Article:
Ignore:
Timestamp:
08/05/14 13:46:33 (6 years ago)
Author:
julian.reschke@…
Message:

min. fixes (reg names, punctuation, etc) (see #553)

File:
1 edited

Legend:

Unmodified
Added
Removed
  • draft-ietf-httpbis/latest/auth48/rfc7231.abdiff.txt

    r2659 r2660  
    493493
    494494    All content-coding values are case-insensitive and ought to be
    495     registered within the HTTP Content Coding registry, as defined in
     495    registered within the "HTTP Content Coding Registry", as defined in
    496496    Section 8.4.  They are used in the Accept-Encoding (Section 5.3.4)
    497497    and Content-Encoding (Section 3.1.2.2) header fields.
     
    608608    Additional methods, outside the scope of this specification, have
    609609    been standardized for use in HTTP.  All such methods ought to be
    610     registered within the HTTP Method Registry maintained by IANA, as
    611     defined in Section 8.1.
     610    registered within the "Hypertext Transfer Protocol (HTTP) Method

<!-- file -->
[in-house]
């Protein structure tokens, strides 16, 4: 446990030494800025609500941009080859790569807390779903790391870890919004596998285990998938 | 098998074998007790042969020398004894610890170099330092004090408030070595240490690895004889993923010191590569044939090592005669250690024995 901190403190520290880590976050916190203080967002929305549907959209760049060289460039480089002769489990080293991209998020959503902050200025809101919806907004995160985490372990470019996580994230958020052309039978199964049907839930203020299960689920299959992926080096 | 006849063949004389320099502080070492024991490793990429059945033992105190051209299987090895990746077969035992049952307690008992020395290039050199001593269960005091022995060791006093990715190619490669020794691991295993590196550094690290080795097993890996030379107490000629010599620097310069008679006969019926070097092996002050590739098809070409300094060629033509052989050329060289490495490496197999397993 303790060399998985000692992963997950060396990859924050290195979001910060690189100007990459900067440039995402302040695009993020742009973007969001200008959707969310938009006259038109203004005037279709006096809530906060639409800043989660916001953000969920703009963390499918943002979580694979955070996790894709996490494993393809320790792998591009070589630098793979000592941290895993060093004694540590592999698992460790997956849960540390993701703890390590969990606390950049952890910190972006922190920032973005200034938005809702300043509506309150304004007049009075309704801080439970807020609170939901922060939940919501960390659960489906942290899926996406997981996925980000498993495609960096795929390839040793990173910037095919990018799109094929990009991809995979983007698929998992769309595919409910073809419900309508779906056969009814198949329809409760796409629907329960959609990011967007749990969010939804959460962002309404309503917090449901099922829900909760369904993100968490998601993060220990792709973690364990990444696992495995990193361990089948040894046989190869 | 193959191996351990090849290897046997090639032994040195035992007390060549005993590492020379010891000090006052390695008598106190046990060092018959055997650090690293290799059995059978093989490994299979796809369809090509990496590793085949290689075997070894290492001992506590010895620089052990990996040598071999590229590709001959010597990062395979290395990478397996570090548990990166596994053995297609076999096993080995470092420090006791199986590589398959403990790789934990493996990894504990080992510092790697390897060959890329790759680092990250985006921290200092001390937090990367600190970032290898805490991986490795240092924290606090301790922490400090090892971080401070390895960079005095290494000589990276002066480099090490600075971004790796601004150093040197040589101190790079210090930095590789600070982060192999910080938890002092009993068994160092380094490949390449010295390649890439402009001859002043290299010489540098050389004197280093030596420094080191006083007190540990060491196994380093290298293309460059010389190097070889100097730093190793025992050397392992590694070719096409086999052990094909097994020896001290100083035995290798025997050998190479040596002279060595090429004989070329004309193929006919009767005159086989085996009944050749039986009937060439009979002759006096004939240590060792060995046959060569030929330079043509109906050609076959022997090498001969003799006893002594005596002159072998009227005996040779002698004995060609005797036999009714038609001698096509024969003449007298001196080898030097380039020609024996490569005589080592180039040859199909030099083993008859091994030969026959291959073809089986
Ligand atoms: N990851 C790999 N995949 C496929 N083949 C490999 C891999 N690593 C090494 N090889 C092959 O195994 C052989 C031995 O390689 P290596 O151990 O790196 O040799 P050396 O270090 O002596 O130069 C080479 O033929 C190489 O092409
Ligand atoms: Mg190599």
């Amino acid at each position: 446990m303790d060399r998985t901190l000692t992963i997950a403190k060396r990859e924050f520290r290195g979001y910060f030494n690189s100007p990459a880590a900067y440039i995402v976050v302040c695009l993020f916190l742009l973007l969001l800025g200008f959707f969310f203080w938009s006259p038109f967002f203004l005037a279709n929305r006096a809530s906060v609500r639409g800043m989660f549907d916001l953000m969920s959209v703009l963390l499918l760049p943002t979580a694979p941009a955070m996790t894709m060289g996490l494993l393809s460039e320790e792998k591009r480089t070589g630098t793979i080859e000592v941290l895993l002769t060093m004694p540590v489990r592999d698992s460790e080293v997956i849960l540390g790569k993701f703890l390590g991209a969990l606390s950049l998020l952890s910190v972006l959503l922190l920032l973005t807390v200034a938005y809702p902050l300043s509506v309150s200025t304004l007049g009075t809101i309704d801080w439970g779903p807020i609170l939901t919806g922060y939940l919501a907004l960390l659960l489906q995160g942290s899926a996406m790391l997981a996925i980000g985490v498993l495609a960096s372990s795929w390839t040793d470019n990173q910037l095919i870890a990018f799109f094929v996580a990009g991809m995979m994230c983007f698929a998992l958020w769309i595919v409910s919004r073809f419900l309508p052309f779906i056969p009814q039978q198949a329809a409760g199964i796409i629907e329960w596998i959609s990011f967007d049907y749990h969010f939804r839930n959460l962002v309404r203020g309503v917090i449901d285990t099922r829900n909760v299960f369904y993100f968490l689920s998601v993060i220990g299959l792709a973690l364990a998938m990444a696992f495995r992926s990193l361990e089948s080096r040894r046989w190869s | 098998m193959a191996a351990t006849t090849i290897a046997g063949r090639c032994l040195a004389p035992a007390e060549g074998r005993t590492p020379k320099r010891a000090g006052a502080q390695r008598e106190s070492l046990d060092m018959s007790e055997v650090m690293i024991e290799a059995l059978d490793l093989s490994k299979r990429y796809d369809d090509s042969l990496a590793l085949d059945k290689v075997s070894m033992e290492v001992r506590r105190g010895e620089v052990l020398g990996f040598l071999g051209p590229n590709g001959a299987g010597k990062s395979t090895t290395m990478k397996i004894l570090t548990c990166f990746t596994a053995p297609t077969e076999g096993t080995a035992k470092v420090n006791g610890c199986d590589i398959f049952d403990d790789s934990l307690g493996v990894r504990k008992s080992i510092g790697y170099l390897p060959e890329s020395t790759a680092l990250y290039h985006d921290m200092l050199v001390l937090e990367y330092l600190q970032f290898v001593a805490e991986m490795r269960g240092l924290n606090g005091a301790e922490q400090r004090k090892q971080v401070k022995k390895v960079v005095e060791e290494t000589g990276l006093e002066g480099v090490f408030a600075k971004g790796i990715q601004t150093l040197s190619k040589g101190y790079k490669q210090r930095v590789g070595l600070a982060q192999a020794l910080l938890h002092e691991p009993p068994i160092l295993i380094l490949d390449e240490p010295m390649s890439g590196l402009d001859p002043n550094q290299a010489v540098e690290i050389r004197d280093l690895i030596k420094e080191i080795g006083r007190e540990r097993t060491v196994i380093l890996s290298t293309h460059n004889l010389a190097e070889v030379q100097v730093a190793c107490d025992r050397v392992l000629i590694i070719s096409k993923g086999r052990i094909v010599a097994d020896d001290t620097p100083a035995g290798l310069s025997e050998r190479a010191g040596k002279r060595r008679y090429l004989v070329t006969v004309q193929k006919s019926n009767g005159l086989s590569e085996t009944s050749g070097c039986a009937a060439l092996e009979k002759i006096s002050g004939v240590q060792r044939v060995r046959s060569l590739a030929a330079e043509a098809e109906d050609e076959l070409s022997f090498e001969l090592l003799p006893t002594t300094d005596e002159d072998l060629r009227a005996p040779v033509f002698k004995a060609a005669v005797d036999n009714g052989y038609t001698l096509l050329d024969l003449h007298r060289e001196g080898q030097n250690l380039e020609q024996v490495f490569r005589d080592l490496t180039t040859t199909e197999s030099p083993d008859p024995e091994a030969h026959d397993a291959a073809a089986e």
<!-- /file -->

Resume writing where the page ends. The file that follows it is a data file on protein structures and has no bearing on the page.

611    Registry" maintained by IANA, as defined in Section 8.1.
    612612
    613613NEW:
     
    623623
    624624    This definition of safe methods does not prevent an implementation
    625     from including behavior that is potentially harmful, not entirely
    626     read-only, or which causes side effects while invoking a safe method.
    627     What is important, however, is that the client did not request that
    628     additional behavior and cannot be held accountable for it.  For
    629     example, most servers append request information to access log files
    630     at the completion of every response, regardless of the method, and
    631     that is considered safe even though the log storage might become full
    632     and crash the server.  Likewise, a safe request initiated by
    633     selecting an advertisement on the Web will often have the side effect
    634     of charging an advertising account.